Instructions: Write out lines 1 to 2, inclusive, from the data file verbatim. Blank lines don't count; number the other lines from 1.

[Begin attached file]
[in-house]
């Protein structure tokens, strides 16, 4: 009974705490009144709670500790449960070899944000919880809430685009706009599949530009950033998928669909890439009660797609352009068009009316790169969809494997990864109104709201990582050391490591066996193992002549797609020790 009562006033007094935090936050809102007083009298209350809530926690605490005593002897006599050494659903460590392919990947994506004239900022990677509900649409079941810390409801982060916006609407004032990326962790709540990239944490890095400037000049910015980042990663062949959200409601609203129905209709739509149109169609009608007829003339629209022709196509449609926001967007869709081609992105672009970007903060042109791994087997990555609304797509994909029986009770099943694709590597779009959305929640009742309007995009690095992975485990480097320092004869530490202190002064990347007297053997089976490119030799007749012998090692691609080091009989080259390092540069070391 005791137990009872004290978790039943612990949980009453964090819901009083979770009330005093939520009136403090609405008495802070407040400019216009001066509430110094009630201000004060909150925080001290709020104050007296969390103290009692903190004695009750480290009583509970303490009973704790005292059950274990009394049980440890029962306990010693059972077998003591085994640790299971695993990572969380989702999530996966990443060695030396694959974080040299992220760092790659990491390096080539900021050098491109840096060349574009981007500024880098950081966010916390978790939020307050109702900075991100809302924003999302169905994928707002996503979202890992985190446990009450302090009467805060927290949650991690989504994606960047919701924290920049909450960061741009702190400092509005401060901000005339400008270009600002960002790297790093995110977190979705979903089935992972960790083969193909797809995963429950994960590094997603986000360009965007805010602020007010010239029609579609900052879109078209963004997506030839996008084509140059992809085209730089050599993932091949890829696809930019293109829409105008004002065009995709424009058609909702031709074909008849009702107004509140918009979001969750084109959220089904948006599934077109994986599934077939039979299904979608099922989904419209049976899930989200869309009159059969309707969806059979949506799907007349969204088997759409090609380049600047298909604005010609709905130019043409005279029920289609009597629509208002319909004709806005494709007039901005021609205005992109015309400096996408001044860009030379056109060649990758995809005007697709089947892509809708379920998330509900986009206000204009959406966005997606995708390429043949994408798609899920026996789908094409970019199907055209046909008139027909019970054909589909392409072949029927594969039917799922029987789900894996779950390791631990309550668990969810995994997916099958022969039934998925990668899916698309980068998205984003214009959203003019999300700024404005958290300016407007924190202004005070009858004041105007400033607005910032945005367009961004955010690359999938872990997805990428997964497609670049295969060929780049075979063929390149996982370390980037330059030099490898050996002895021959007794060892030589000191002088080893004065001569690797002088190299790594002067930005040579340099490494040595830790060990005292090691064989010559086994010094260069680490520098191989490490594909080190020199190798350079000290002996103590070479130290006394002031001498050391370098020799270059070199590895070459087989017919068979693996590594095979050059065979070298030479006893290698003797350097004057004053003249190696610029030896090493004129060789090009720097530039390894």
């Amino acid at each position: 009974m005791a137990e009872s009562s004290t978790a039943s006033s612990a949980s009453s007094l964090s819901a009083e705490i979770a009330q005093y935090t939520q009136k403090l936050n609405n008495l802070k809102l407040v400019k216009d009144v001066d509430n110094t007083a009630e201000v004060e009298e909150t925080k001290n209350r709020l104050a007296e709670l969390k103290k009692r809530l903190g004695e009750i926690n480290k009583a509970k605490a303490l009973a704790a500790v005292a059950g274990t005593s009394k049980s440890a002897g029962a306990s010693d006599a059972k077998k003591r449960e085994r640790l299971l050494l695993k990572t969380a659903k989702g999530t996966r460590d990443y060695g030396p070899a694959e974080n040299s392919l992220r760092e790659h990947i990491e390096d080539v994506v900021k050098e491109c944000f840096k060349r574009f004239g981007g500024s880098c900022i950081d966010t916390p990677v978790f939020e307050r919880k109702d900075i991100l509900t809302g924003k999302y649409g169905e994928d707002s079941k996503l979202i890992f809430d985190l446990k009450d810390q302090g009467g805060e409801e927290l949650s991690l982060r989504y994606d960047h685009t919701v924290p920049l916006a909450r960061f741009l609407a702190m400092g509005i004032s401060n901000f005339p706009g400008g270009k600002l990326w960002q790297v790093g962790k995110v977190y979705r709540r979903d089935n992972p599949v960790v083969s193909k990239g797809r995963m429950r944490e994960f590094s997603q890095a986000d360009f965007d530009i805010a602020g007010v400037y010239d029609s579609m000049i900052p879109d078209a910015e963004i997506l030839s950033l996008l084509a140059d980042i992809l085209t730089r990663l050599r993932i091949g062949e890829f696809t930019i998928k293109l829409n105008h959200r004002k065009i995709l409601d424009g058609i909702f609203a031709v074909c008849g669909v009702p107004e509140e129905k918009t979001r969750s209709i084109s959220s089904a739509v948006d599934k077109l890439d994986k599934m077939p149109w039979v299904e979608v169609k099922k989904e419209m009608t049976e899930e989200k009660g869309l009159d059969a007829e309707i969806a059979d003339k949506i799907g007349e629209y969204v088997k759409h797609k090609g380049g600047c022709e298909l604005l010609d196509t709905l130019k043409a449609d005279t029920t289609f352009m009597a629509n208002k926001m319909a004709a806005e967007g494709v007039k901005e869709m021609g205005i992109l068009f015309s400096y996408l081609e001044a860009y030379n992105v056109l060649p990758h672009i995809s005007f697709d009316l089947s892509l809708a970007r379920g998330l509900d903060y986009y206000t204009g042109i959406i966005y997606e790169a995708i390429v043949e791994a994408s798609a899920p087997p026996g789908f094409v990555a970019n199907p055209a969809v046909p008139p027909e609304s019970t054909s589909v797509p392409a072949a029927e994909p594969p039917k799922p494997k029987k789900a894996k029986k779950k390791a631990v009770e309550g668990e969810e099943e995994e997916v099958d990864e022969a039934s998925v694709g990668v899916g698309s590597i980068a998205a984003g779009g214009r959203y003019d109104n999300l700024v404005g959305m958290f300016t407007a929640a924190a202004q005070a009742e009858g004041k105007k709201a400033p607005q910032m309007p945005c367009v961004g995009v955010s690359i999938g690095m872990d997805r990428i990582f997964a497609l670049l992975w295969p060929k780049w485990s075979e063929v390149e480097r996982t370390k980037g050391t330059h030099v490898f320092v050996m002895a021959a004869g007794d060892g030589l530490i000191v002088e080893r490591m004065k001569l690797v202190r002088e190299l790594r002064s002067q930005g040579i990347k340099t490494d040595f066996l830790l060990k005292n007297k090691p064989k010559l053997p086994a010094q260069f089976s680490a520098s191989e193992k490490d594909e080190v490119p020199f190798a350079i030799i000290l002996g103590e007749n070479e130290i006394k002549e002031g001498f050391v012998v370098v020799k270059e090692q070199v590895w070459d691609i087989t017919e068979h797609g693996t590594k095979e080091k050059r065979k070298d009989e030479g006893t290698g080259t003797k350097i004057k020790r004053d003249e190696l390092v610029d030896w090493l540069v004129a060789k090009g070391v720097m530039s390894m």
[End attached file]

[in-house]
């Protein structure tokens, strides 16, 4: 009974705490009144709670500790449960070899944000919880809430685009706009599949530009950033998928669909890439009660797609352009068009009316790169969809494997990864109104709201990582050391490591066996193992002549797609020790 009562006033007094935090936050809102007083009298209350809530926690605490005593002897006599050494659903460590392919990947994506004239900022990677509900649409079941810390409801982060916006609407004032990326962790709540990239944490890095400037000049910015980042990663062949959200409601609203129905209709739509149109169609009608007829003339629209022709196509449609926001967007869709081609992105672009970007903060042109791994087997990555609304797509994909029986009770099943694709590597779009959305929640009742309007995009690095992975485990480097320092004869530490202190002064990347007297053997089976490119030799007749012998090692691609080091009989080259390092540069070391 005791137990009872004290978790039943612990949980009453964090819901009083979770009330005093939520009136403090609405008495802070407040400019216009001066509430110094009630201000004060909150925080001290709020104050007296969390103290009692903190004695009750480290009583509970303490009973704790005292059950274990009394049980440890029962306990010693059972077998003591085994640790299971695993990572969380989702999530996966990443060695030396694959974080040299992220760092790659990491390096080539900021050098491109840096060349574009981007500024880098950081966010916390978790939020307050109702900075991100809302924003999302169905994928707002996503979202890992985190446990009450302090009467805060927290949650991690989504994606960047919701924290920049909450960061741009702190400092509005401060901000005339400008270009600002960002790297790093995110977190979705979903089935992972960790083969193909797809995963429950994960590094997603986000360009965007805010602020007010010239029609579609900052879109078209963004997506030839996008084509140059992809085209730089050599993932091949890829696809930019293109829409105008004002065009995709424009058609909702031709074909008849009702107004509140918009979001969750084109959220089904948006599934077109994986599934077939039979299904979608099922989904419209049976899930989200869309009159059969309707969806059979949506799907007349969204088997759409090609380049600047298909604005010609709905130019043409005279029920289609009597629509208002319909004709806005494709007039901005021609205005992109015309400096996408001044860009030379056109060649990758995809005007697709089947892509809708379920998330509900986009206000204009959406966005997606995708390429043949994408798609899920026996789908094409970019199907055209046909008139027909019970054909589909392409072949029927594969039917799922029987789900894996779950390791631990309550668990969810995994997916099958022969039934998925990668899916698309980068998205984003214009959203003019999300700024404005958290300016407007924190202004005070009858004041105007400033607005910032945005367009961004955010690359999938872990997805990428997964497609670049295969060929780049075979063929390149996982370390980037330059030099490898050996002895021959007794060892030589000191002088080893004065001569690797002088190299790594002067930005040579340099490494040595830790060990005292090691064989010559086994010094260069680490520098191989490490594909080190020199190798350079000290002996103590070479130290006394002031001498050391370098020799270059070199590895070459087989017919068979693996590594095979050059065979070298030479006893290698003797350097004057004053003249190696610029030896090493004129060789090009720097530039390894």